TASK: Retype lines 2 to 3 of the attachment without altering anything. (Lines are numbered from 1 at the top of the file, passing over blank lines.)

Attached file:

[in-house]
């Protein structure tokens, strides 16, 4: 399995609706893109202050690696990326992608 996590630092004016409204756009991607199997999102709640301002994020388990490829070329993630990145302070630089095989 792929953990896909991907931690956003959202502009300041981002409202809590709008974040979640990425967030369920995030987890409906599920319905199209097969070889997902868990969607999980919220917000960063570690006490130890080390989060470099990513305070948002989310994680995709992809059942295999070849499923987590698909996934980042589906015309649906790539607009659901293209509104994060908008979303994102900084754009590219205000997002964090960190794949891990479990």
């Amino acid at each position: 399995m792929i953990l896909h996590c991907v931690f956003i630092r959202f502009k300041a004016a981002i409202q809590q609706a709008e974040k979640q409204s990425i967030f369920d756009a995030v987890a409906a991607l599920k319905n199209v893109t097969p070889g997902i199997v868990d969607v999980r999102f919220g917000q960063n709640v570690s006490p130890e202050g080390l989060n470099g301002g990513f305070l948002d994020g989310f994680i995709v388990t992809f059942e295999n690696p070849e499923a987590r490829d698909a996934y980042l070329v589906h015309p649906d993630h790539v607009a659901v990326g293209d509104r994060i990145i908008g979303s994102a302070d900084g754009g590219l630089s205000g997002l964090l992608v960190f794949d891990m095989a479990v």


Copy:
């Protein structure tokens, strides 16, 4: 399995609706893109202050690696990326992608 996590630092004016409204756009991607199997999102709640301002994020388990490829070329993630990145302070630089095989 792929953990896909991907931690956003959202502009300041981002409202809590709008974040979640990425967030369920995030987890409906599920319905199209097969070889997902868990969607999980919220917000960063570690006490130890080390989060470099990513305070948002989310994680995709992809059942295999070849499923987590698909996934980042589906015309649906790539607009659901293209509104994060908008979303994102900084754009590219205000997002964090960190794949891990479990």
């Amino acid at each position: 399995m792929i953990l896909h996590c991907v931690f956003i630092r959202f502009k300041a004016a981002i409202q809590q609706a709008e974040k979640q409204s990425i967030f369920d756009a995030v987890a409906a991607l599920k319905n199209v893109t097969p070889g997902i199997v868990d969607v999980r999102f919220g917000q960063n709640v570690s006490p130890e202050g080390l989060n470099g301002g990513f305070l948002d994020g989310f994680i995709v388990t992809f059942e295999n690696p070849e499923a987590r490829d698909a996934y980042l070329v589906h015309p649906d993630h790539v607009a659901v990326g293209d509104r994060i990145i908008g979303s994102a302070d900084g754009g590219l630089s205000g997002l964090l992608v960190f794949d891990m095989a479990v």